Ricky Whittle Reveals This Small Detail You Might Have Missed In 'American Gods'
The American Gods panel was one of the Thursday kick-off events for New York Comic Con this year, featuring actors Ricky Whittle (Shadow Moon), Yetide Badaki (Bilquis), and Pablo Schreiber (Mad Sweeney). While details for Season 2 were technically scarce (Whittle said all of them were available at your local book shop, under "G" for Gaiman), the cast did talk a lot about Season 1, including when Ricky Whittle revealed an awesome American Gods detail.
While the panel only had three members of the ensemble cast, the other major players, from Ian McShane to Gillian Anderson, came up over the course of the freewheeling, hour-long panel. Whittle (whose boisterous personality dominated the event) had great stories to tell about everyone, including how hard it was not to call Anderson "Scully" while working together, and how Ian McShane "has forgotten more roles than I'll ever have."
But, it was the subject of Emily Browning that had everyone on the panel enthralled. Apparently, none of them knew the main female lead was Australian before she showed up — Whittle thought she British and Badaki thought she was American. Pablo Schreiber thought she was just amazing, and praised her performance up and down, especially in the striking Epiosde 6 where she was double-cast in a second role.
This caused the discussion to turn towards the origin stories for all the gods and goddesses. (Browning's double-cast role is in Mad Sweeney's origin story.) But as Badaki talked about Bilquis' origin story, Whittle popped out that she, too, had a double-casting in that scene.
All of the hedonists in her old-school worship scene, and in the disco 1970s scene that followed, were double-cast again later. The all turned up in the season finale as the evangelical christian devotees of Easter, who turn up in their conservative attire to hang out with all of the many Jesuses who are invited to her "special day" every year.
It's that sort of small inside joke that we all know showrunner Bryan Fuller loves. The worshippers of the gods are all played by the same mob of people, whether it's worshipping Bilquis with desire, or worshipping Jesus and Easter with chastity.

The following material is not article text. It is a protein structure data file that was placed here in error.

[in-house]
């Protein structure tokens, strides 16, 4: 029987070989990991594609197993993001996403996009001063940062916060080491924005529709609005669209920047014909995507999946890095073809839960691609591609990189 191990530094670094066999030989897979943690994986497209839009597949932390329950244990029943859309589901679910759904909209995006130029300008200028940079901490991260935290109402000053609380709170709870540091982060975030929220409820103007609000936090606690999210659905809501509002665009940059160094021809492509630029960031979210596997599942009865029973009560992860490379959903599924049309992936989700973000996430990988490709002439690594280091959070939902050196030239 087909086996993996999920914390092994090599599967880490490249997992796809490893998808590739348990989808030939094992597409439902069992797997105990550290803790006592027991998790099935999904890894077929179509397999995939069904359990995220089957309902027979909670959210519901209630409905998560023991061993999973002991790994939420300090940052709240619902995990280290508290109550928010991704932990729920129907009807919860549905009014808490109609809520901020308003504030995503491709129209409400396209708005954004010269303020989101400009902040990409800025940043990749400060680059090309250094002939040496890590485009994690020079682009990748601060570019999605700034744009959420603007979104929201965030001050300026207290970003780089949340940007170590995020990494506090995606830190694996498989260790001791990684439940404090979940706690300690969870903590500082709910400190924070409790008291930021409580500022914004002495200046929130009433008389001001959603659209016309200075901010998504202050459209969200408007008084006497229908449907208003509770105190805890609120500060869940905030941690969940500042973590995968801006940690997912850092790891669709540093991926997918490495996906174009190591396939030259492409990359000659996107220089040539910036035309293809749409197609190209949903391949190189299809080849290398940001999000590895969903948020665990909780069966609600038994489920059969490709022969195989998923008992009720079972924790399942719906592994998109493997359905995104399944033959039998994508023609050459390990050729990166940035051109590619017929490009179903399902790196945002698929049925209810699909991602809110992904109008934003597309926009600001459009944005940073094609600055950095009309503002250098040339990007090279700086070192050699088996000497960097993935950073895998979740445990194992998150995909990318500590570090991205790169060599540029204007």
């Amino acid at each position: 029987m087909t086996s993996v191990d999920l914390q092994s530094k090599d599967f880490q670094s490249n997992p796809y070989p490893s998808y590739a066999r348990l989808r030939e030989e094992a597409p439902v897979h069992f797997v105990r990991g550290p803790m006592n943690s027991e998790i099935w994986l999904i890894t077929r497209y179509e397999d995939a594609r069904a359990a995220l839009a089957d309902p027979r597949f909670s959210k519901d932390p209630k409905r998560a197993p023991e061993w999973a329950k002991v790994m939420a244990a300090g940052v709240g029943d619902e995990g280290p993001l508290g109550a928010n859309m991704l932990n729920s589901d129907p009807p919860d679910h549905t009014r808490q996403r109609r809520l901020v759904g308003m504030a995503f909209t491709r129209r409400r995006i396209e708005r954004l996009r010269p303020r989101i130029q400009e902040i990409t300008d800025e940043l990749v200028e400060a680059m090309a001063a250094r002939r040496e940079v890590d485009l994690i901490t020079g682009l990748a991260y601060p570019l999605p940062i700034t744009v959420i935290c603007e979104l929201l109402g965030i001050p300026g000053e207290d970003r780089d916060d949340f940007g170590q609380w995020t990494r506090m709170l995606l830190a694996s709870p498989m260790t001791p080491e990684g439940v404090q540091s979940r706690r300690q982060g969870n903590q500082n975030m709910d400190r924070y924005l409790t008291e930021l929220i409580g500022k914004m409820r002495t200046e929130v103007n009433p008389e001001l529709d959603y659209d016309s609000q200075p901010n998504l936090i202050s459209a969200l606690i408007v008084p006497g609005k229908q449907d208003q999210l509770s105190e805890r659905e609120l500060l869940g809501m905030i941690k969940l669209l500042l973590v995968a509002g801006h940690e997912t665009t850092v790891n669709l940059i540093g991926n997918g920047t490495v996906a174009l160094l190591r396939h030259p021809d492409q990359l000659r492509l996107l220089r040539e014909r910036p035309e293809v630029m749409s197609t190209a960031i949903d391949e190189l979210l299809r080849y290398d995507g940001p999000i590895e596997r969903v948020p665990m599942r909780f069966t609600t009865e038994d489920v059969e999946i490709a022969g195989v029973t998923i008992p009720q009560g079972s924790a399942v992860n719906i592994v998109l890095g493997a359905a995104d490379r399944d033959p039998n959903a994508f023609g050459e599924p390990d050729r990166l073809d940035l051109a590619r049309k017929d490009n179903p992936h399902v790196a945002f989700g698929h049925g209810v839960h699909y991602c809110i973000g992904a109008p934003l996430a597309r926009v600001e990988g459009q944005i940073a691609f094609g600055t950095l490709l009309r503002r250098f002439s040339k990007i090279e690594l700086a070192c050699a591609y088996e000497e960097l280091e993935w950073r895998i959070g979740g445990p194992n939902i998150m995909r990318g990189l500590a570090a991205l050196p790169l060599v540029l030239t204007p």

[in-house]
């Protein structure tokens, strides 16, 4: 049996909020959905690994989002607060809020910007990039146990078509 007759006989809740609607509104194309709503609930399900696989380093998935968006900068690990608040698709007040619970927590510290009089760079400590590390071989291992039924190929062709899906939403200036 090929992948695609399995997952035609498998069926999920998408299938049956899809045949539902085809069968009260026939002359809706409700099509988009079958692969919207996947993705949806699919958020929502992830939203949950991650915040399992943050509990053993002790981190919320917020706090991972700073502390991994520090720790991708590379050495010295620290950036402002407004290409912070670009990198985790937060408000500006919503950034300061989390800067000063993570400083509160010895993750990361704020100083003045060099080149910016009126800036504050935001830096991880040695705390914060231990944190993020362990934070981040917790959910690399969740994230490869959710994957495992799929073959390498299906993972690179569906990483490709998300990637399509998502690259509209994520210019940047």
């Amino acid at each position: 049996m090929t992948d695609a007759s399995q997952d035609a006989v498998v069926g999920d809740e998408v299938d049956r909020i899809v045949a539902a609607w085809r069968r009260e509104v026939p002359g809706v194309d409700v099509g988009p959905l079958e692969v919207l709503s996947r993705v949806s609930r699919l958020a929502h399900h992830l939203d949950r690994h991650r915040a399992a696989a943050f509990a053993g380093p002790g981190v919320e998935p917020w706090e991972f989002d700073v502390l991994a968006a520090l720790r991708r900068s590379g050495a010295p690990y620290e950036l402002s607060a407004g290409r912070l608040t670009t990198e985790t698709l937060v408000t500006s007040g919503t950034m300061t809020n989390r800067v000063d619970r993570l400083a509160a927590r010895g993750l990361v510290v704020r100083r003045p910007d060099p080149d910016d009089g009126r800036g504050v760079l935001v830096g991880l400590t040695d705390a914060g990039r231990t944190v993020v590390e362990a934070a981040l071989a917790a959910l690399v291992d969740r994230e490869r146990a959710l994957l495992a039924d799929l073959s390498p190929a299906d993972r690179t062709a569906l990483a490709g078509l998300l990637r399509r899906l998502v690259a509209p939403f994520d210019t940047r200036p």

Panel moderator Abraham Riesman warned the audience not to ask about Season 2, saying they wouldn't get any answers (other than the "the spoilers are already out there, go read a book"), but there were certain hints dropped here and there. Whittle said that seeing the scene with "his dead wife" playing Essie McGowen in Mad Sweeney's origin story made him excited to see everyone's origin tale unfold, and suggested there would be more coming in Season 2.
He also praised all three actors (Browning, Schreiber, and Badaki) for taking characters, who are essentially small-timers, and fleshing them out into main roles by sheer dedication to who the gods, goddesses and people are. He also suggested that these roles would stay as large as they are now in the next season, which is somewhat of a spoiler if you know Mad Sweeney's fate in the novel.
The fact that none of these actors are American was not lost on anyone. Schreiber said early on that they were lucky in the timing of the show's release. They did an immigration tale, acted out by non-American immigrants, right at the time of Trump's election and the immigration debate.
Will they we able to stay as topical in Season 2? Considering the political nature of some of the panel discourse, it's obvious that the actors don't plan to let topicality slide for comfort TV.
We'll have to see if the next season follows suit when American Gods returns to STARZ next year.